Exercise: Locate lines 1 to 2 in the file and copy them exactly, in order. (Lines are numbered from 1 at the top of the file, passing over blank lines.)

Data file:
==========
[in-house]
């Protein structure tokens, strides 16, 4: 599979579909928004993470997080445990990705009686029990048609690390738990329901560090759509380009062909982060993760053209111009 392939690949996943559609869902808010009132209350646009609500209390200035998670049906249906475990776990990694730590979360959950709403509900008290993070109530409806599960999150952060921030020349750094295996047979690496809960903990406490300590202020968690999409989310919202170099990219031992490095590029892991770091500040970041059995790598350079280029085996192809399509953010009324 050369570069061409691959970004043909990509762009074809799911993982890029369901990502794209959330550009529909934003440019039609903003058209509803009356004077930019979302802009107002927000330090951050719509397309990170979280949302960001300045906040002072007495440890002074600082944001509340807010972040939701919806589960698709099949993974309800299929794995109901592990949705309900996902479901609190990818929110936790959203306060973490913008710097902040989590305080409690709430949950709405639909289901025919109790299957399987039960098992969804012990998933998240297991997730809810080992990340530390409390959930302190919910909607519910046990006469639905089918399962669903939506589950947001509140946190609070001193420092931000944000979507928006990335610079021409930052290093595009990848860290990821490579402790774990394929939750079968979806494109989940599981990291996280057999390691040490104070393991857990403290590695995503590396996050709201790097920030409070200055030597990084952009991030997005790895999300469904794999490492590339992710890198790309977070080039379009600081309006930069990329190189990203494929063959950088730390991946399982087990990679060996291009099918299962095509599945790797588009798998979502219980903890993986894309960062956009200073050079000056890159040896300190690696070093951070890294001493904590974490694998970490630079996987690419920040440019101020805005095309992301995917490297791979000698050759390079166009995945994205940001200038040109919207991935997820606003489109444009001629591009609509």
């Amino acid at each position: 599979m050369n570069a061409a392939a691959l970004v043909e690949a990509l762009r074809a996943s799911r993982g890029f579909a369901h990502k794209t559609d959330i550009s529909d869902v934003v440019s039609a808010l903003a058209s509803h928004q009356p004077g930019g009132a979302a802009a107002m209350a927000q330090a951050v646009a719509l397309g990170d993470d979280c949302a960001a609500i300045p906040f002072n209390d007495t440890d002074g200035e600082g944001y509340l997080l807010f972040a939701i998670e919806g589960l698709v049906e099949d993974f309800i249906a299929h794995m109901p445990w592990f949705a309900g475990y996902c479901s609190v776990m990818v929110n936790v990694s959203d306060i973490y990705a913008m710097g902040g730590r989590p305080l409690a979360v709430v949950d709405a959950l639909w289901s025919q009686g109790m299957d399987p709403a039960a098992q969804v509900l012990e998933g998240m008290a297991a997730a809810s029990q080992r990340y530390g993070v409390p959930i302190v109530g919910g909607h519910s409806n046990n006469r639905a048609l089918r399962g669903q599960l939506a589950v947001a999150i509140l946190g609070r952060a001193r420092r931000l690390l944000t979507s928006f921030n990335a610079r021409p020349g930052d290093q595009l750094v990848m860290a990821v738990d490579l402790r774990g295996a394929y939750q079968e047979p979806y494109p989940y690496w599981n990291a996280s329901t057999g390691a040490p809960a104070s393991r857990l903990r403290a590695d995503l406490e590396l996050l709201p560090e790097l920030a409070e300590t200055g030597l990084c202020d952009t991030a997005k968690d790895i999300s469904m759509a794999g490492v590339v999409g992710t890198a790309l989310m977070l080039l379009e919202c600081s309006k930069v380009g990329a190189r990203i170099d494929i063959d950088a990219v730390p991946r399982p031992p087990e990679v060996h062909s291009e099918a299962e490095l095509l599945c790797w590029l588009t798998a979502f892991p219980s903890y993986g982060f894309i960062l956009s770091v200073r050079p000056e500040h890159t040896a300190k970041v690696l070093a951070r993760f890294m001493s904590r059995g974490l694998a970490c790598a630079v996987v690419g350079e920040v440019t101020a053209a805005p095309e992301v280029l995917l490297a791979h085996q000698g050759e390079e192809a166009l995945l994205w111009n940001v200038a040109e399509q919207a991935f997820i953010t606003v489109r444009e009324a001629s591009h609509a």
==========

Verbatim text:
[in-house]
């Protein structure tokens, strides 16, 4: 599979579909928004993470997080445990990705009686029990048609690390738990329901560090759509380009062909982060993760053209111009 392939690949996943559609869902808010009132209350646009609500209390200035998670049906249906475990776990990694730590979360959950709403509900008290993070109530409806599960999150952060921030020349750094295996047979690496809960903990406490300590202020968690999409989310919202170099990219031992490095590029892991770091500040970041059995790598350079280029085996192809399509953010009324 050369570069061409691959970004043909990509762009074809799911993982890029369901990502794209959330550009529909934003440019039609903003058209509803009356004077930019979302802009107002927000330090951050719509397309990170979280949302960001300045906040002072007495440890002074600082944001509340807010972040939701919806589960698709099949993974309800299929794995109901592990949705309900996902479901609190990818929110936790959203306060973490913008710097902040989590305080409690709430949950709405639909289901025919109790299957399987039960098992969804012990998933998240297991997730809810080992990340530390409390959930302190919910909607519910046990006469639905089918399962669903939506589950947001509140946190609070001193420092931000944000979507928006990335610079021409930052290093595009990848860290990821490579402790774990394929939750079968979806494109989940599981990291996280057999390691040490104070393991857990403290590695995503590396996050709201790097920030409070200055030597990084952009991030997005790895999300469904794999490492590339992710890198790309977070080039379009600081309006930069990329190189990203494929063959950088730390991946399982087990990679060996291009099918299962095509599945790797588009798998979502219980903890993986894309960062956009200073050079000056890159040896300190690696070093951070890294001493904590974490694998970490630079996987690419920040440019101020805005095309992301995917490297791979000698050759390079166009995945994205940001200038040109919207991935997820606003489109444009001629591009609509």